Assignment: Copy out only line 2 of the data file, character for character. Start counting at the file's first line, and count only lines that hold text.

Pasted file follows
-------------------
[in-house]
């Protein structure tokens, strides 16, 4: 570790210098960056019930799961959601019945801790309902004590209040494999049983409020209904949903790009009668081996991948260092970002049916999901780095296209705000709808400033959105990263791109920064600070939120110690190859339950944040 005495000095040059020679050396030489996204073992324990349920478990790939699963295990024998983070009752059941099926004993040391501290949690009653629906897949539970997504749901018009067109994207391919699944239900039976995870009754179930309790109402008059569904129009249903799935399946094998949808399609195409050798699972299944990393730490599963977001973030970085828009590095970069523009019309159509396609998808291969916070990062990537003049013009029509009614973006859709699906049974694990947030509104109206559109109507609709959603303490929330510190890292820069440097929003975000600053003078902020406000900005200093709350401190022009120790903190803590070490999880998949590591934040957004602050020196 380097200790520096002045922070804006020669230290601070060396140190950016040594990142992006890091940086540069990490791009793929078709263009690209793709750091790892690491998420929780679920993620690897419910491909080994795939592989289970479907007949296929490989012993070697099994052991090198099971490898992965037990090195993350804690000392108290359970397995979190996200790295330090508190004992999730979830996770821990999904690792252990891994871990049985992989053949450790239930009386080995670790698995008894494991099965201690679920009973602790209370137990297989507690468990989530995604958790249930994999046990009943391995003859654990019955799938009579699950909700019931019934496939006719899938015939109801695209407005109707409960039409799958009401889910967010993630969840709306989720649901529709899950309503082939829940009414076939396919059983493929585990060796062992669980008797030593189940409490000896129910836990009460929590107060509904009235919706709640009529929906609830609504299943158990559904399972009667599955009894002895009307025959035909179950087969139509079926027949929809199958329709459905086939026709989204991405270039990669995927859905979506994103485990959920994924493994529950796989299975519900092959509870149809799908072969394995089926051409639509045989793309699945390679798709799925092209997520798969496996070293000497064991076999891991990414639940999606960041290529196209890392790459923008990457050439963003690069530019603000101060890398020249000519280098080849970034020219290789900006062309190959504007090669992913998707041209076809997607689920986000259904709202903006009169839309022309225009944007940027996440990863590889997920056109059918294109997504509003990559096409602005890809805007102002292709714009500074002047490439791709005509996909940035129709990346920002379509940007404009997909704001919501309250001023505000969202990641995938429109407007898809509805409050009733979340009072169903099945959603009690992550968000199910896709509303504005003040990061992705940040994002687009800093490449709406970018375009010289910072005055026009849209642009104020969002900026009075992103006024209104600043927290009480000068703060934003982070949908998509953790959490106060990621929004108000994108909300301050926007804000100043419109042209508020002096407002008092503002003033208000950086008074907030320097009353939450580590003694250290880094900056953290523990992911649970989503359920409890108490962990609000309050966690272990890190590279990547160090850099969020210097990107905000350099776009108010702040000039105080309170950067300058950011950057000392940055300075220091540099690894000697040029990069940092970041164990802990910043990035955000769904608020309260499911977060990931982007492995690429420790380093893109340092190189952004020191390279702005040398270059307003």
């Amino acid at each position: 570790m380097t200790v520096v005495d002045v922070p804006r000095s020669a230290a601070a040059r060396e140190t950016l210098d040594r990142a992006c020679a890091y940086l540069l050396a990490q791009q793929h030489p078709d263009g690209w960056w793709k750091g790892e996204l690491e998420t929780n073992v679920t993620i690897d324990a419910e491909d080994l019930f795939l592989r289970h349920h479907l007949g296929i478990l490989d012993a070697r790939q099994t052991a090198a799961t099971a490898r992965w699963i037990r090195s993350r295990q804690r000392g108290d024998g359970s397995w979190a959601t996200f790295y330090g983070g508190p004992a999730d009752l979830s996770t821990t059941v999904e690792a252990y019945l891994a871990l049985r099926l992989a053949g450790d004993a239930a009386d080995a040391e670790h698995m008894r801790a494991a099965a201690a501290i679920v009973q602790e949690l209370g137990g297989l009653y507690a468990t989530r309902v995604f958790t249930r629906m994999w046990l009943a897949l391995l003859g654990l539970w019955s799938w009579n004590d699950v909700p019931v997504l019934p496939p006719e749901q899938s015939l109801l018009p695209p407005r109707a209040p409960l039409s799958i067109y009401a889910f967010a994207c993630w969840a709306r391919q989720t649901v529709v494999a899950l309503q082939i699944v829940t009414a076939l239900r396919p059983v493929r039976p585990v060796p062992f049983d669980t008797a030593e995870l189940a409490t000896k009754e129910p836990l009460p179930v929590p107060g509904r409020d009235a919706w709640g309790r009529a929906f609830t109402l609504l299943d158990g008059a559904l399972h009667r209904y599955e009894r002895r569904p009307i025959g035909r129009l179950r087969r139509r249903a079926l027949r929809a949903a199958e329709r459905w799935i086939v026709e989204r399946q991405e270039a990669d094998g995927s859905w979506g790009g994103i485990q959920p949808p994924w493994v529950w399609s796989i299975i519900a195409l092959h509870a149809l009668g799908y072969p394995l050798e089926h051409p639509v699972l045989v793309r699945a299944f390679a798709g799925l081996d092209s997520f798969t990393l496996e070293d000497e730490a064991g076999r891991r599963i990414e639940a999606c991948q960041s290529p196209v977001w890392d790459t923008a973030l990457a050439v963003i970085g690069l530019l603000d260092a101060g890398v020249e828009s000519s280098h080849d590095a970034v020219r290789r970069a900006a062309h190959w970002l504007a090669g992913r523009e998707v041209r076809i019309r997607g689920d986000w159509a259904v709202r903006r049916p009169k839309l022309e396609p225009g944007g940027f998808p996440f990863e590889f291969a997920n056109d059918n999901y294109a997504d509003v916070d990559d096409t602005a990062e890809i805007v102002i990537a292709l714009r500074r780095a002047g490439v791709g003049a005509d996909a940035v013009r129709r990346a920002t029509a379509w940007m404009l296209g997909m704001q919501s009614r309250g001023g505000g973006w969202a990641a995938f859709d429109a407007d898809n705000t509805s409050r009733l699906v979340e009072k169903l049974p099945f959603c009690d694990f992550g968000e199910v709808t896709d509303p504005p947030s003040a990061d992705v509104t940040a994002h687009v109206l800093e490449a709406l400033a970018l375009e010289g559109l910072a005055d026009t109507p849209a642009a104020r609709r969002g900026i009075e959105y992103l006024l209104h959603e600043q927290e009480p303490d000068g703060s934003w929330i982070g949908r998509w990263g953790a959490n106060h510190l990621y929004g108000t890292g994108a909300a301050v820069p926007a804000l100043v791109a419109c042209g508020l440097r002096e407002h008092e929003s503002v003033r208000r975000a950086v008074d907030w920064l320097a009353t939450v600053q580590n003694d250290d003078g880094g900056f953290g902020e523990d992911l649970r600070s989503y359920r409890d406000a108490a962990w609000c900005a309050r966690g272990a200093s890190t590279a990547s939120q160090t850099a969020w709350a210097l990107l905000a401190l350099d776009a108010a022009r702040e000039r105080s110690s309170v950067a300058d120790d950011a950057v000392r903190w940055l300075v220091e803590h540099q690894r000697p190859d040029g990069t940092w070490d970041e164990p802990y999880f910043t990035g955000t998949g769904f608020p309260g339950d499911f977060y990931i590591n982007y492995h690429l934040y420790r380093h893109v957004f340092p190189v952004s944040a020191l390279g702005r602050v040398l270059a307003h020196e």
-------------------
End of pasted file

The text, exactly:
């Protein structure tokens, strides 16, 4: 570790210098960056019930799961959601019945801790309902004590209040494999049983409020209904949903790009009668081996991948260092970002049916999901780095296209705000709808400033959105990263791109920064600070939120110690190859339950944040 005495000095040059020679050396030489996204073992324990349920478990790939699963295990024998983070009752059941099926004993040391501290949690009653629906897949539970997504749901018009067109994207391919699944239900039976995870009754179930309790109402008059569904129009249903799935399946094998949808399609195409050798699972299944990393730490599963977001973030970085828009590095970069523009019309159509396609998808291969916070990062990537003049013009029509009614973006859709699906049974694990947030509104109206559109109507609709959603303490929330510190890292820069440097929003975000600053003078902020406000900005200093709350401190022009120790903190803590070490999880998949590591934040957004602050020196 380097200790520096002045922070804006020669230290601070060396140190950016040594990142992006890091940086540069990490791009793929078709263009690209793709750091790892690491998420929780679920993620690897419910491909080994795939592989289970479907007949296929490989012993070697099994052991090198099971490898992965037990090195993350804690000392108290359970397995979190996200790295330090508190004992999730979830996770821990999904690792252990891994871990049985992989053949450790239930009386080995670790698995008894494991099965201690679920009973602790209370137990297989507690468990989530995604958790249930994999046990009943391995003859654990019955799938009579699950909700019931019934496939006719899938015939109801695209407005109707409960039409799958009401889910967010993630969840709306989720649901529709899950309503082939829940009414076939396919059983493929585990060796062992669980008797030593189940409490000896129910836990009460929590107060509904009235919706709640009529929906609830609504299943158990559904399972009667599955009894002895009307025959035909179950087969139509079926027949929809199958329709459905086939026709989204991405270039990669995927859905979506994103485990959920994924493994529950796989299975519900092959509870149809799908072969394995089926051409639509045989793309699945390679798709799925092209997520798969496996070293000497064991076999891991990414639940999606960041290529196209890392790459923008990457050439963003690069530019603000101060890398020249000519280098080849970034020219290789900006062309190959504007090669992913998707041209076809997607689920986000259904709202903006009169839309022309225009944007940027996440990863590889997920056109059918294109997504509003990559096409602005890809805007102002292709714009500074002047490439791709005509996909940035129709990346920002379509940007404009997909704001919501309250001023505000969202990641995938429109407007898809509805409050009733979340009072169903099945959603009690992550968000199910896709509303504005003040990061992705940040994002687009800093490449709406970018375009010289910072005055026009849209642009104020969002900026009075992103006024209104600043927290009480000068703060934003982070949908998509953790959490106060990621929004108000994108909300301050926007804000100043419109042209508020002096407002008092503002003033208000950086008074907030320097009353939450580590003694250290880094900056953290523990992911649970989503359920409890108490962990609000309050966690272990890190590279990547160090850099969020210097990107905000350099776009108010702040000039105080309170950067300058950011950057000392940055300075220091540099690894000697040029990069940092970041164990802990910043990035955000769904608020309260499911977060990931982007492995690429420790380093893109340092190189952004020191390279702005040398270059307003």